LISA HENRY AND SARAH HONEY
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$3.99 Kindle edition, available now
Rating: 4.5* of five
The Publisher Says: Imprisoned pickpocket Loth isn't sure why a bunch of idiots just broke into his cell claiming they’re here to rescue the lost prince of Aguillon, and he doesn’t really care. They’re looking for a redheaded prince, and he’s more than happy to play along if it means freedom. Then his cranky cellmate Grub complicates things by claiming to be the prince as well.
Now they’re fleeing across the country and Loth’s stuck sharing a horse and a bedroll with Grub while imitating royalty, eating eel porridge, and dodging swamp monsters and bandits.
Along the way, Loth discovers that there’s more to Grub than meets the eye. Under the dirt and bad attitude, Grub’s not completely awful. He might even be attractive. In fact, Loth has a terrible suspicion that he’s developing feelings, and he’s not sure what to do about that. He’d probably have more luck figuring it out if people would just stop trying to kill them.
Still, at least they’ve got a dragon, right?
I RECEIVED THIS KINDLEBOOK AS A GIFT.
My Review: Once there was, in a Kingdom called Aguillon, a petty thief with a penchant for picking pockets and, um, seducing one could euphemize every male human with a purse that looked fatter than flatter. He's a mouthy git, prone to making it up as he goes along, and as we all know, loose ropes on deck mean nasty falls. Lies and thievery land a lad (not quite as young as once he was, prone to crow's feet) in chokey:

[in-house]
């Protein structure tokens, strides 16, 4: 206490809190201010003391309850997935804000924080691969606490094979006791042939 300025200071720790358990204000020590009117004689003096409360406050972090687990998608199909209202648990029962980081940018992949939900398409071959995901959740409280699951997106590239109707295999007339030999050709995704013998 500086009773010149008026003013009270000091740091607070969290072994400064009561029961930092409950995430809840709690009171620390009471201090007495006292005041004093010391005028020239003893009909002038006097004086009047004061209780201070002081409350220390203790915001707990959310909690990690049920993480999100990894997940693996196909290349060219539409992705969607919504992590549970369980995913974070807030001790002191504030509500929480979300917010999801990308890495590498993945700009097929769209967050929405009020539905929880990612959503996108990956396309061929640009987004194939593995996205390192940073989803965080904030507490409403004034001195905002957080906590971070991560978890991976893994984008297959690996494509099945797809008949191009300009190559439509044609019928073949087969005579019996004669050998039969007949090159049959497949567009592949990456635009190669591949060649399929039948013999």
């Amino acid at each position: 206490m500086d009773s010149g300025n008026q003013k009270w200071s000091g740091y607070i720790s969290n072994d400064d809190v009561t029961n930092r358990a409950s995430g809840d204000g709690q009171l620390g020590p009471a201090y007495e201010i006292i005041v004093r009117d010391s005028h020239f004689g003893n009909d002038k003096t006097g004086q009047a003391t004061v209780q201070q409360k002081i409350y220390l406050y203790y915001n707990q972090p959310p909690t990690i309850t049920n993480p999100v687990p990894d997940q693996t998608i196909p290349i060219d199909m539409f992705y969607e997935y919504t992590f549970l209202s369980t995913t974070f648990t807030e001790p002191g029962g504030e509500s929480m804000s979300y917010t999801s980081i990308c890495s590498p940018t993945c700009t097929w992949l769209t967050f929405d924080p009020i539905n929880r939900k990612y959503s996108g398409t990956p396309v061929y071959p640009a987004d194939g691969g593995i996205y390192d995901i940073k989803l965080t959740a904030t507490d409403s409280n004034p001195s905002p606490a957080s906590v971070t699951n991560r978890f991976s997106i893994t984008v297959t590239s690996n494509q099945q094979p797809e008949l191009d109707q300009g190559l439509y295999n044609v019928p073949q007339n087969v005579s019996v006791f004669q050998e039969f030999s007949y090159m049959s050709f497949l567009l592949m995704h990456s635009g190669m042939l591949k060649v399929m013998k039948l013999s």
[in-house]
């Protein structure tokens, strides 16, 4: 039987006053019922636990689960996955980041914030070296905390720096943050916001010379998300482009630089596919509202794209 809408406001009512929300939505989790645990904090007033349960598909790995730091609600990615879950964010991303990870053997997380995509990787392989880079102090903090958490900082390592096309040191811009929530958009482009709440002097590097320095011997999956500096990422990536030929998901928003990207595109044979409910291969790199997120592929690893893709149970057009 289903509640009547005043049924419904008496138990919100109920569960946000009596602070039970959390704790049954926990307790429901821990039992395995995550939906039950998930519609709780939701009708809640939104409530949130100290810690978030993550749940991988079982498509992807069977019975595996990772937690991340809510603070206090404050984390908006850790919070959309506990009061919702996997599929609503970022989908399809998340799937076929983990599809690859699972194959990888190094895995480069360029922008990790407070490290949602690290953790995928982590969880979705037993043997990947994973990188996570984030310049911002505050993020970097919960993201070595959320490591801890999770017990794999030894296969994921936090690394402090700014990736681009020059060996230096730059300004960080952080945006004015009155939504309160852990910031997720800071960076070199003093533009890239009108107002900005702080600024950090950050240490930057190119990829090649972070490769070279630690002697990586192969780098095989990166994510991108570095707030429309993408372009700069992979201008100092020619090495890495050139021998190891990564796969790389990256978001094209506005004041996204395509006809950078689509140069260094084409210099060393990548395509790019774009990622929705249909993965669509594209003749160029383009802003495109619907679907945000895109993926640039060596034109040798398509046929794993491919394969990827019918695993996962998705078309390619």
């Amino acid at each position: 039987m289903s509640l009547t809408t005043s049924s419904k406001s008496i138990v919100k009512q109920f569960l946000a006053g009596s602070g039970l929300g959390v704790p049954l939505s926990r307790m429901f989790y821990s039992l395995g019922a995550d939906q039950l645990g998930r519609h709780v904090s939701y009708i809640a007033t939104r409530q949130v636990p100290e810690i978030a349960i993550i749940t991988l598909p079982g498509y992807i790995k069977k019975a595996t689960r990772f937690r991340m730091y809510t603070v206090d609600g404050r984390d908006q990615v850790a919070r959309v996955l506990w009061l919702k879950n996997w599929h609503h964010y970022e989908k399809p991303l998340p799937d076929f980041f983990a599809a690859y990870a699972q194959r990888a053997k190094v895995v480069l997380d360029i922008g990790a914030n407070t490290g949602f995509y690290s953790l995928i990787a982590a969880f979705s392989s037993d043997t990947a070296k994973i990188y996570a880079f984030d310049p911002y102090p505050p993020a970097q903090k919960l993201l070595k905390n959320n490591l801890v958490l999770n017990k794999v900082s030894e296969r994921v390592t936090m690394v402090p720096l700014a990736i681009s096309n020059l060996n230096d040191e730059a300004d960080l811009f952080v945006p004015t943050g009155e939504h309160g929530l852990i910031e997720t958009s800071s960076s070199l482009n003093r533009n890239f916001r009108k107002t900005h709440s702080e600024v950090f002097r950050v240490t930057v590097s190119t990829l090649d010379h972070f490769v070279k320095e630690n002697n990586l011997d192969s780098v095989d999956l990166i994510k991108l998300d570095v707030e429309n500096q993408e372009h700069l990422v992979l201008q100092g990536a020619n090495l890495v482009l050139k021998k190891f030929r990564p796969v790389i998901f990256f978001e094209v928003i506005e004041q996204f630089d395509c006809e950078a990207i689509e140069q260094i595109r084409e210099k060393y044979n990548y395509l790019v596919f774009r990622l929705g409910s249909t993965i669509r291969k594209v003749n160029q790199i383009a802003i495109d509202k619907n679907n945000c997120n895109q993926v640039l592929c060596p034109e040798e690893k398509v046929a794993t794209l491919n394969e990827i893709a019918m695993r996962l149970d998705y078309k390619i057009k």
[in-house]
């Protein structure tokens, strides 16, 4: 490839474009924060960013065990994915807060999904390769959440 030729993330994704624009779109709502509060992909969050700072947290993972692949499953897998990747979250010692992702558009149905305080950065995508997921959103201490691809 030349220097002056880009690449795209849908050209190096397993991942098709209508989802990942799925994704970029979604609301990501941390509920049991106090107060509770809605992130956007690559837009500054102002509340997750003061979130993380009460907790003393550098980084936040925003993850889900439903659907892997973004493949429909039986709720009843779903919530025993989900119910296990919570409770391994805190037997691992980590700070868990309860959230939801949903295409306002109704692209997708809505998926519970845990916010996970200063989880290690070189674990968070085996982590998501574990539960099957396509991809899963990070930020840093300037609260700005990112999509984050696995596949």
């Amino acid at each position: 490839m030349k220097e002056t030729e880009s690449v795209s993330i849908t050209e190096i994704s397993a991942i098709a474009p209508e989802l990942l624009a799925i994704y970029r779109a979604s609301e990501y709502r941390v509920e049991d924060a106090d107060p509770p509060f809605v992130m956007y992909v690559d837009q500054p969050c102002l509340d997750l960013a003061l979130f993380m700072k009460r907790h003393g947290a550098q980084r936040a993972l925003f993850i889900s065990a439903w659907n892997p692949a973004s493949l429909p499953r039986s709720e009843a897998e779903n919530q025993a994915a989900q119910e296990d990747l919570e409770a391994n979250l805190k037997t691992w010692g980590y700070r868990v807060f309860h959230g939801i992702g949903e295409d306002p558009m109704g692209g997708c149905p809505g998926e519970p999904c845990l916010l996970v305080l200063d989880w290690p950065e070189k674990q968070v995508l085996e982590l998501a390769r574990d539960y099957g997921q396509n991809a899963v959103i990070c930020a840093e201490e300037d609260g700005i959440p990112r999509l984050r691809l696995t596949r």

“I suppose you’re wondering how I got into this mess,” he announced loudly in the gloom. The pile of straw on the other side of the cell rustled, and a grubby face appeared.And there it is, from the very first lines: What to expect, who's doing what to whom. Gadfly meets bloodmeal. Oh what fun it will be. Banter, bizarreness, and boys...yeup, I'm in a Lisa Henry novel.
“I wasn’t. I don’t care.”
“I wasn’t talking to you,” Loth said to his cellmate.
“Then who were you talking to?” his cellmate demanded, jutting his jaw out.
“I was soliloquising,” Loth said. “Well, I was hoping to, but somebody won’t shut their mouth.”
So we've met Loth. (I suspect his placeholder name was "Loudmouth" and it got elided.) We've met the cellmate, who has bestowed upon him the utterly unlovely name "Grub" by Loth. Lovely, no? He'll have several other names as the book goes by. He soon gains a, well, unsavory reputation that will come back to haunt Loth, who bestowed that as well.
Where there had once been a wall, there was now a mountain of rubble, with an orc standing on top of it. He was big and ugly by human standards—possibly he was very attractive to other orcs—with two teeth in his bottom jaw protruding from between his lips like tusks.Dave, the orc, and Ada, the dwarf, have arrived. Dave is dim, but deeply good. Oh, of course he's strong, he's seven feet of greenish-skinned muscle (good luck casting that, Hollywood) and prone to hurling people who don't meet his standards of not-murdering-his-friends like they were shot-puts. Ada, being a dwarf, is one tough customer, and she very quickly makes it clear to all and sundry that she is here to collect a fee for the service of rescuing the red-headed prince in the cell.